As already mentioned in an earlier post, I have bought a small Wyse thin client.
The picture above shows the Transcend flash card with 40-pin IDE that comes with the Wyse terminal. The card can only store 512MB data and I am not sure how a flash card reacts on a live operating system writing log files to it every now and then. A flash card ages and has a limited number of write / delete operations. Since the Wyse has plenty of room, I decided to mount a normal 10 GB hard drive, recovered from an older PC. I also installed an extra network card, since this device will be used as firewall / router / proxy for my network.
Most Wyse terminals' BIOS are protected with a password. The default password is Fireport (I had to look it up on the internet). You'll need this password and enter the BIOS to change the device's boot order. By default, it searches the network for a boot image ... which will take some time if you don't have a TFTP boot server running.
The picture below shows the added network card and extra hard drive.
The power supply does not have an additional connection to power an additional CD ROM drive, so I connected the CD ROM drive, since this is only temporal, to an external power supply recovered from an old XT computer. You cannot use a normal ATX power supply, since this needs feedback from the ATX motherboard to power on (unless you know how to bypass this).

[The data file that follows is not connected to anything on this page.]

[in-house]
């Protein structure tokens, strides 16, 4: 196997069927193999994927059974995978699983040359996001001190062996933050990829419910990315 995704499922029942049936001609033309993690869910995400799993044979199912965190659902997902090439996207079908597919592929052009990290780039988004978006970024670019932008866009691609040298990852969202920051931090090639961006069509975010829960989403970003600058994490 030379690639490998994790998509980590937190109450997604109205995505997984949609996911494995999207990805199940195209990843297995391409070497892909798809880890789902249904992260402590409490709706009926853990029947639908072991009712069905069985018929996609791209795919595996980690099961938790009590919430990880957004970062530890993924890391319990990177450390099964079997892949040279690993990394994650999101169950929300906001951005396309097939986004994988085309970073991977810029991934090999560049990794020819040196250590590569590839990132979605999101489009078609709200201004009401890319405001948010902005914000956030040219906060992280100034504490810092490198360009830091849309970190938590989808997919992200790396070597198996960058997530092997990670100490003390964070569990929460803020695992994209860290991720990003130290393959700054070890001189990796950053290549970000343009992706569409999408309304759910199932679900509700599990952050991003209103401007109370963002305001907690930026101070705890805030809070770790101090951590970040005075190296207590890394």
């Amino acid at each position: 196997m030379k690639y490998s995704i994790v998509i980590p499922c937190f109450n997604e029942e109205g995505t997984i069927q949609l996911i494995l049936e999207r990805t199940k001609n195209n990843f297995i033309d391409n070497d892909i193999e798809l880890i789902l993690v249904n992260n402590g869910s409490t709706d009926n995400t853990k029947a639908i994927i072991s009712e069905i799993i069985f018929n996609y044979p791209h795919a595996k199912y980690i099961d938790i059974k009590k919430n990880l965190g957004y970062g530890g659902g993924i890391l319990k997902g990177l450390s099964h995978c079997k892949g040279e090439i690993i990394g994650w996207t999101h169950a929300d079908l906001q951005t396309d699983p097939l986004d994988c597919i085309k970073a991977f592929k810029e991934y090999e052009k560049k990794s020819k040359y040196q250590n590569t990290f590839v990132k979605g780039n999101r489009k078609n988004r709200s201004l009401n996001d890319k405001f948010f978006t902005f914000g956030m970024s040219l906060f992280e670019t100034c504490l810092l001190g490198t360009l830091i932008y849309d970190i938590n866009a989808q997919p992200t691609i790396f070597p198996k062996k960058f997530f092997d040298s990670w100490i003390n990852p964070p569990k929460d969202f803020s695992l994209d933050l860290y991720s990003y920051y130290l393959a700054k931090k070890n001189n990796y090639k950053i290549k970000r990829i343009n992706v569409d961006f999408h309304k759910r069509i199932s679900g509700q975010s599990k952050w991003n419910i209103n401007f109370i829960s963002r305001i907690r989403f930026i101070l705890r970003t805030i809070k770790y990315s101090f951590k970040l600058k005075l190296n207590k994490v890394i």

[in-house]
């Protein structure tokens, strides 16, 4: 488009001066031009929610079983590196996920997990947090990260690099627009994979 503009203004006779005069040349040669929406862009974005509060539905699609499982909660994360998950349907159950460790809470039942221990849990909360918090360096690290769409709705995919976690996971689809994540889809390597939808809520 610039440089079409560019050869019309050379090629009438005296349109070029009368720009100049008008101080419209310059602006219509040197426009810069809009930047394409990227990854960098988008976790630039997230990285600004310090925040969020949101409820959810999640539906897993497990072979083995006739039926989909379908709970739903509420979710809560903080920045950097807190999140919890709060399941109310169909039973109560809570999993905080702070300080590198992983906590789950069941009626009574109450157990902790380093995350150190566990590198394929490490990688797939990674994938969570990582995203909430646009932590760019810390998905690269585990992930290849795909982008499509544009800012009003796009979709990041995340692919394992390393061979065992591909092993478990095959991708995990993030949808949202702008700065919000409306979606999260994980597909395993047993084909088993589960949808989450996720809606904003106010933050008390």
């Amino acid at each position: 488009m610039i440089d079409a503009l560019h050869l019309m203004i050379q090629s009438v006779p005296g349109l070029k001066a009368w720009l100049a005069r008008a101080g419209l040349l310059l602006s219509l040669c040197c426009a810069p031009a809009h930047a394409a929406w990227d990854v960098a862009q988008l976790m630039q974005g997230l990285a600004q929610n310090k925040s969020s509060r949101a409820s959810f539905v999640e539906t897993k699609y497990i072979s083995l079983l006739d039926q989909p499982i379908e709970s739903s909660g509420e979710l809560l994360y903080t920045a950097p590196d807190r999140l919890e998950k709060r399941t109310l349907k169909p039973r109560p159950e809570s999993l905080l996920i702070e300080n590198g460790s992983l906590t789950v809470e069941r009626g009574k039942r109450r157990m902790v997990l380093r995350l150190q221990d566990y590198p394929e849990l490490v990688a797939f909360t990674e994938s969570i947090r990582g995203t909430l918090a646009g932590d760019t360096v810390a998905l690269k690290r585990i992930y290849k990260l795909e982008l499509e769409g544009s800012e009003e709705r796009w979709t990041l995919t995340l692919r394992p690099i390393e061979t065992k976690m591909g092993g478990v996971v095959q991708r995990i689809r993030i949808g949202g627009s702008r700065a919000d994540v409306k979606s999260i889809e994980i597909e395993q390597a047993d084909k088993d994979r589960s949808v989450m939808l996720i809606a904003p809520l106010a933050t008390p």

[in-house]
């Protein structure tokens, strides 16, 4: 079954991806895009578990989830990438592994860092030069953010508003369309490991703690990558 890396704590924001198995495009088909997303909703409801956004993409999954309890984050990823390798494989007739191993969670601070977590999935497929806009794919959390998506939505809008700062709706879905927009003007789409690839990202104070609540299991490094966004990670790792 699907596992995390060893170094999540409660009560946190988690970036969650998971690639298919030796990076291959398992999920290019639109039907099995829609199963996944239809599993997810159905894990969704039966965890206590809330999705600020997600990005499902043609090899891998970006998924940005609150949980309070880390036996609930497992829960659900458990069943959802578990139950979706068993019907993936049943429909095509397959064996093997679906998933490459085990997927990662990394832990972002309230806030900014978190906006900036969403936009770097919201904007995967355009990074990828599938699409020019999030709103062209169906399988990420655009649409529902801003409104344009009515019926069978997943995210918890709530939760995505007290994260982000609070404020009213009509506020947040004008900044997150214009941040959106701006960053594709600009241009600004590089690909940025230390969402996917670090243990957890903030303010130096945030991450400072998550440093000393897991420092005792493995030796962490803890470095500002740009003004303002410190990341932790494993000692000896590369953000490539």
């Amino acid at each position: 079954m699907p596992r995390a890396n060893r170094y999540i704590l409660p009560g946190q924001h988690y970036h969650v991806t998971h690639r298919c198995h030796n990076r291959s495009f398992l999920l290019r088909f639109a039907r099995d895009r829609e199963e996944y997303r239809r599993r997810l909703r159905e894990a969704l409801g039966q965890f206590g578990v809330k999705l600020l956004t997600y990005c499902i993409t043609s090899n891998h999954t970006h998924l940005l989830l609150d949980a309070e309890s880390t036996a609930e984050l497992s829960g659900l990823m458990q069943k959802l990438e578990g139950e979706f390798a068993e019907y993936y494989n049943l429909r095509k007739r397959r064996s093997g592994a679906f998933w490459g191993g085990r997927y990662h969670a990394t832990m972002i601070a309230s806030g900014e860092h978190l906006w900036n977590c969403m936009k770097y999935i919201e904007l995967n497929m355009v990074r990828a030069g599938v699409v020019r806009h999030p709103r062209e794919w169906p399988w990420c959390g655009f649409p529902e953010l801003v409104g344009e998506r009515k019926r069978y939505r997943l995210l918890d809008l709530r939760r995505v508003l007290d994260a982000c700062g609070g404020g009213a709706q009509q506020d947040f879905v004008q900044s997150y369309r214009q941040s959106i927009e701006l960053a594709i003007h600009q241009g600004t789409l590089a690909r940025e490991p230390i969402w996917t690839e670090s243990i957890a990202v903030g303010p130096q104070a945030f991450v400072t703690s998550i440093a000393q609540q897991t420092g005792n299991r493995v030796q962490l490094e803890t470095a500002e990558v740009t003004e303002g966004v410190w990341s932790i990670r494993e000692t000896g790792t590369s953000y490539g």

The picture below shows the CD ROM drive connected to the external XT power supply. This CD ROM was connected to the second IDE channel to be able to install Debian on the Wyse.
Debian installs like a breeze on this device. Just download the Etch net-install, put it in the CD ROM drive, connect the device to the network and power it on. Debian has a ncurses based "next->next->next->finish" installer, so even your grandmother can do this.
Finally, detach the external CD ROM drive, close the case and your done. All other necessary packages for Debian are fetched from the internet.